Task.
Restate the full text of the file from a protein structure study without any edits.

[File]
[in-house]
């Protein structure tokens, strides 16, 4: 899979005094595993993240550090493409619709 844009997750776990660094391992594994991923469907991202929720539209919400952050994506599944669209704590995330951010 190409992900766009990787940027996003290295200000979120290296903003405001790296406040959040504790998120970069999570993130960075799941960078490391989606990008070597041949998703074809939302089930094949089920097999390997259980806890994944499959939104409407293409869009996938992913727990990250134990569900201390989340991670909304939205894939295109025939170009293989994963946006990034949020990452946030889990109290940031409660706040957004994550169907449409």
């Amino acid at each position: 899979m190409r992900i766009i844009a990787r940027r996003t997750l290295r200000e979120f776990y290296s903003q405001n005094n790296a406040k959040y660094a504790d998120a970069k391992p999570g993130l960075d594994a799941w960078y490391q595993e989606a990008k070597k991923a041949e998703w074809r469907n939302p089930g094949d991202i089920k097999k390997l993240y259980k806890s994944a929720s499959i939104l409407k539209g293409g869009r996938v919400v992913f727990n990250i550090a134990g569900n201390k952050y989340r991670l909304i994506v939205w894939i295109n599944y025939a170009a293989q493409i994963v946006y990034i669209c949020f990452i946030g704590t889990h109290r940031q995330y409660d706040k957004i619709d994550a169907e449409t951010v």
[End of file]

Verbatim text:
[in-house]
């Protein structure tokens, strides 16, 4: 899979005094595993993240550090493409619709 844009997750776990660094391992594994991923469907991202929720539209919400952050994506599944669209704590995330951010 190409992900766009990787940027996003290295200000979120290296903003405001790296406040959040504790998120970069999570993130960075799941960078490391989606990008070597041949998703074809939302089930094949089920097999390997259980806890994944499959939104409407293409869009996938992913727990990250134990569900201390989340991670909304939205894939295109025939170009293989994963946006990034949020990452946030889990109290940031409660706040957004994550169907449409």
């Amino acid at each position: 899979m190409r992900i766009i844009a990787r940027r996003t997750l290295r200000e979120f776990y290296s903003q405001n005094n790296a406040k959040y660094a504790d998120a970069k391992p999570g993130l960075d594994a799941w960078y490391q595993e989606a990008k070597k991923a041949e998703w074809r469907n939302p089930g094949d991202i089920k097999k390997l993240y259980k806890s994944a929720s499959i939104l409407k539209g293409g869009r996938v919400v992913f727990n990250i550090a134990g569900n201390k952050y989340r991670l909304i994506v939205w894939i295109n599944y025939a170009a293989q493409i994963v946006y990034i669209c949020f990452i946030g704590t889990h109290r940031q995330y409660d706040k957004i619709d994550a169907e449409t951010v």